Nobel Laureate Urges Researchers To Work For Society, Not For Rewards
By Saiful Bahri Kamaruddin
Pix Shahiddan Saidi
LANGKAWI, KEDAH, 1 Oct 2013 – The National University of Malaysia’s (UKM) new Nobel Laureate-in-Residence Dr Richard Roberts says he was motivated to find a cure for cancer and actually did not set out to win the much-coveted prize.
Speaking to Malaysian scientists here, Dr Roberts said the thought of winning the Nobel prize did not occur to him, but he was much concerned about supporting his growing family.
The British-born winner of the 1993 Nobel Prize in Medicine or Physiology told the Malaysian researchers at a UKM-organised Nobelist Mindset Workshop dialogue session here today that he enjoys making discoveries that would make a difference to society.
The programme which brought together some of Malaysia’s brightest scientists with the molecular biologist started on Sept 30 and concluded on October 4th. It was aimed at instilling a mentality of innovation and excellence in scientific research.
He advised the twenty-five young Malaysian scientists from local research universities that they should only do experimentation if they like it and not necessarily for fame and fortune.
“You cannot set your mind to win a Nobel prize. Some of these discoveries are serendipitous. If you’re lucky, it might happen,” he stressed.
Dr Roberts said personally he had been fortunate to come across the opportunities which he seized upon.
“I happen to be in the right place with the right mind at the right time, and you have to ask the right questions,” he explained.
Unlike many other scientists, he also considered himself lucky that he did not have to teach to make a living.
“I didn’t like to be taught and I know many brilliant young people today who don’t either,” he said.
The reason was that as a young schoolboy and student in college, he did not like classes and the rote method of learning in England of the 1950s and 1960s.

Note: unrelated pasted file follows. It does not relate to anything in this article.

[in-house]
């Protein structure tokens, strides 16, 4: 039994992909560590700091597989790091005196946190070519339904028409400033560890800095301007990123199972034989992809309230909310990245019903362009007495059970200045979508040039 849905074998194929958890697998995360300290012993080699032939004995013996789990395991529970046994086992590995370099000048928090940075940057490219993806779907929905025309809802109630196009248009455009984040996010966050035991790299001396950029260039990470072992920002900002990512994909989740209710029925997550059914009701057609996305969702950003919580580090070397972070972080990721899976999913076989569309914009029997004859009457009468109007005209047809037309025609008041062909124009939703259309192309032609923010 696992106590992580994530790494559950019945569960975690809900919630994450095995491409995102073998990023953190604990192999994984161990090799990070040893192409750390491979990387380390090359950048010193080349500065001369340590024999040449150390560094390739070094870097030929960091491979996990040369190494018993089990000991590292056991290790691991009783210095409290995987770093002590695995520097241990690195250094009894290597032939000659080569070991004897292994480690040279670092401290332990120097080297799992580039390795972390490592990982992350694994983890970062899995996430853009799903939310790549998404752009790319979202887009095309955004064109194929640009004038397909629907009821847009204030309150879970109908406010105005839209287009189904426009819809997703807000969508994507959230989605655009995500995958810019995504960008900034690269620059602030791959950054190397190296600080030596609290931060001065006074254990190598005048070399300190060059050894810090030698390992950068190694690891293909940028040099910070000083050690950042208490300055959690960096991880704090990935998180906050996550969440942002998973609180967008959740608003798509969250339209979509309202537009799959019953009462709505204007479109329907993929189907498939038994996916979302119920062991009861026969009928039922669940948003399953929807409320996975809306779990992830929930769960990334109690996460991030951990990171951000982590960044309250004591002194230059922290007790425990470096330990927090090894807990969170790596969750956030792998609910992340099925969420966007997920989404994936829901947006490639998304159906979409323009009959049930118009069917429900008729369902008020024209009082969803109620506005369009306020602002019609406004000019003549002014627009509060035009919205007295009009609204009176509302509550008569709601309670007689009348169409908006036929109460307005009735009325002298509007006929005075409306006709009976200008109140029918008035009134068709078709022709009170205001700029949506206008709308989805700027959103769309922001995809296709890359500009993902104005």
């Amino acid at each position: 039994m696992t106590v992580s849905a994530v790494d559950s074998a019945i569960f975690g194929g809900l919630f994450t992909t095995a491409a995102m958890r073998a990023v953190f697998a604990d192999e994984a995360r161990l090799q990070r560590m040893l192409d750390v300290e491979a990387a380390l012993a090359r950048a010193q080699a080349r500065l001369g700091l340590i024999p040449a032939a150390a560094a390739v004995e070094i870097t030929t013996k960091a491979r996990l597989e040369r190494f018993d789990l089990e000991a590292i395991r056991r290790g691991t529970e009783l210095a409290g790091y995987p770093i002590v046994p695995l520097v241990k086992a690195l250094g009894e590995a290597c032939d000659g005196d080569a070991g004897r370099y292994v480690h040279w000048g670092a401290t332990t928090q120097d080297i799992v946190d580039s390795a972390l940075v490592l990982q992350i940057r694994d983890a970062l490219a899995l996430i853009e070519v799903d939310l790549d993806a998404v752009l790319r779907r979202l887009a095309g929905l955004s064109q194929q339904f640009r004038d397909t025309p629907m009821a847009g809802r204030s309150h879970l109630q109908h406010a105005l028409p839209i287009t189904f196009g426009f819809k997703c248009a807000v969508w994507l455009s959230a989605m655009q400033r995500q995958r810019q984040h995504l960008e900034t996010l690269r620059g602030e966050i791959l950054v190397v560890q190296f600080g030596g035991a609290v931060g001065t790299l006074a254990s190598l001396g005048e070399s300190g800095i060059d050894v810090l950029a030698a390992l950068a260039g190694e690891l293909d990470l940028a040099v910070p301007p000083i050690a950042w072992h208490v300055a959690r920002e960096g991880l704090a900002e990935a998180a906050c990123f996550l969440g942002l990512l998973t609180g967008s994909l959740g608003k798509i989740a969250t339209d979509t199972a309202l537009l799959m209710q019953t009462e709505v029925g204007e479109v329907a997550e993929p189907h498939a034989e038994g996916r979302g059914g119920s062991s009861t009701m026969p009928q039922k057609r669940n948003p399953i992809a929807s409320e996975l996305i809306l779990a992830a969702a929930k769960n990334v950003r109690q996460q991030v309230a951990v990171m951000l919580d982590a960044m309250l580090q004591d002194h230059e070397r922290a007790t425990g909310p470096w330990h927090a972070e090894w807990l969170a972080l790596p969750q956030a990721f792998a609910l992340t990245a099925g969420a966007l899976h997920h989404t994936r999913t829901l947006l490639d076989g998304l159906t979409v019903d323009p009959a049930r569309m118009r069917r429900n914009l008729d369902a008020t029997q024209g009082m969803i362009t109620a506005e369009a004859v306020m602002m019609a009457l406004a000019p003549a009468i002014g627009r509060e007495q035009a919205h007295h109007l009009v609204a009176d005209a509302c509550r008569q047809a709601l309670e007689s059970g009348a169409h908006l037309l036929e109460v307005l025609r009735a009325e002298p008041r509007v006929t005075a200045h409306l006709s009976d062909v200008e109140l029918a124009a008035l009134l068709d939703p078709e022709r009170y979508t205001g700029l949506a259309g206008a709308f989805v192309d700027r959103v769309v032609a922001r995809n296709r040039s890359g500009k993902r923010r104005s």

“I was a rebel who played truant and preferred to play snooker at the local pub in town. I did not like to follow lessons,” he said.
Nevertheless , he perservered and eventually toed the line because he did not have other choices at the time.
When asked for the qualities to be a succesful researcher and scientist, he paused and then gave a rather philosopical reply.
“Charisma is the biggest thing. It’s nice to have good ideas but you also need to have charisma and force of character. Charisma is very important,” he added.
To a question over what governments should do to foster an environment conducive to budding scientists, he was quite blunt.
“If I were the Minister of Science, I would seek enthusiastic people with interesting projects, just give them money so they wouldn’t need to do anything else than investigate and let them work ten years to surprise us,” he quipped.
On his work that led to winning the Nobel prize, he said it started in the early 1970s when he went to America to try his luck after failing to secure a resarch job in Britain. He said in 1971 the Nixon administration poured money into cancer research while other fields got less attention.
So he tried researching DNA to detect cancer genes. Instead the work led him to developing the mechanism of gene-splicing in procaryotic, or primitive single-cell organisms such as bacteria. He discovered introns, or sequences of nucleotides that were removed by gene-splicing. He submitted his work to the scientific journals in 1973, but recognition only came in 1993.
Born in Derby, England in 1943, his family moved south to Bath when he was four where he went to school and university. As a child he at first wanted to be a detective and then, when given a chemistry set, a chemist. He failed his Physics A-level exam on his first attempt. He graduated from the University of Sheffield in 1965 with a Bachelor of Science degree in Chemistry and a PhD in 1969.
Dr Roberts have four children and two grandchildren. None of his children have followed him into scientific research.
UKM is the only university in Malaysia to have Nobel laureates-in-residence. The first was 2006 Nobel Peace Prize winner Prof Dr Muhammad Yunus of Bangladesh.